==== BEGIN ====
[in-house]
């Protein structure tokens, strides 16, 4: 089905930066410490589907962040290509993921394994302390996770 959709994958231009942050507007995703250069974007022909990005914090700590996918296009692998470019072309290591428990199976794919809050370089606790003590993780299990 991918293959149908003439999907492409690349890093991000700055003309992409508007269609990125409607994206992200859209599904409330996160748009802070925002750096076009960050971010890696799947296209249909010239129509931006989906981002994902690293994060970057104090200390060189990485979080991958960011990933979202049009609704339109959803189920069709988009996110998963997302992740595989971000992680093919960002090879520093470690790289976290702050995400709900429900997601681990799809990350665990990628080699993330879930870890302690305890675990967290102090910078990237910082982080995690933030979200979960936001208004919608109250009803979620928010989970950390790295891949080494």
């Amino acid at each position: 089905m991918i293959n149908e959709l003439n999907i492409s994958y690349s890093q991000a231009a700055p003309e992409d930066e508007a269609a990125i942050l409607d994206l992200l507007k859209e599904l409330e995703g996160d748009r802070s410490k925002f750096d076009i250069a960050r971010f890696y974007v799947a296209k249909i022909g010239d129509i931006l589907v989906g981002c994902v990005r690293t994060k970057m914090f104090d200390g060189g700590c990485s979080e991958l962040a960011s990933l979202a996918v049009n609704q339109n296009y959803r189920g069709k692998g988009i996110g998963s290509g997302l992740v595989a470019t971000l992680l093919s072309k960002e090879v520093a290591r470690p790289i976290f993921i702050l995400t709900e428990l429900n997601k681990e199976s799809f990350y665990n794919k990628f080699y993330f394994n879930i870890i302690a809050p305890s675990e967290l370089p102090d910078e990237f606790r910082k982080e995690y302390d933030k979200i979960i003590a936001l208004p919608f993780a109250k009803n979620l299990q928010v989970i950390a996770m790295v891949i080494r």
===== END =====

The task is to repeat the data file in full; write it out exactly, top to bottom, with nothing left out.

[in-house]
């Protein structure tokens, strides 16, 4: 089905930066410490589907962040290509993921394994302390996770 959709994958231009942050507007995703250069974007022909990005914090700590996918296009692998470019072309290591428990199976794919809050370089606790003590993780299990 991918293959149908003439999907492409690349890093991000700055003309992409508007269609990125409607994206992200859209599904409330996160748009802070925002750096076009960050971010890696799947296209249909010239129509931006989906981002994902690293994060970057104090200390060189990485979080991958960011990933979202049009609704339109959803189920069709988009996110998963997302992740595989971000992680093919960002090879520093470690790289976290702050995400709900429900997601681990799809990350665990990628080699993330879930870890302690305890675990967290102090910078990237910082982080995690933030979200979960936001208004919608109250009803979620928010989970950390790295891949080494």
């Amino acid at each position: 089905m991918i293959n149908e959709l003439n999907i492409s994958y690349s890093q991000a231009a700055p003309e992409d930066e508007a269609a990125i942050l409607d994206l992200l507007k859209e599904l409330e995703g996160d748009r802070s410490k925002f750096d076009i250069a960050r971010f890696y974007v799947a296209k249909i022909g010239d129509i931006l589907v989906g981002c994902v990005r690293t994060k970057m914090f104090d200390g060189g700590c990485s979080e991958l962040a960011s990933l979202a996918v049009n609704q339109n296009y959803r189920g069709k692998g988009i996110g998963s290509g997302l992740v595989a470019t971000l992680l093919s072309k960002e090879v520093a290591r470690p790289i976290f993921i702050l995400t709900e428990l429900n997601k681990e199976s799809f990350y665990n794919k990628f080699y993330f394994n879930i870890i302690a809050p305890s675990e967290l370089p102090d910078e990237f606790r910082k982080e995690y302390d933030k979200i979960i003590a936001l208004p919608f993780a109250k009803n979620l299990q928010v989970i950390a996770m790295v891949i080494r």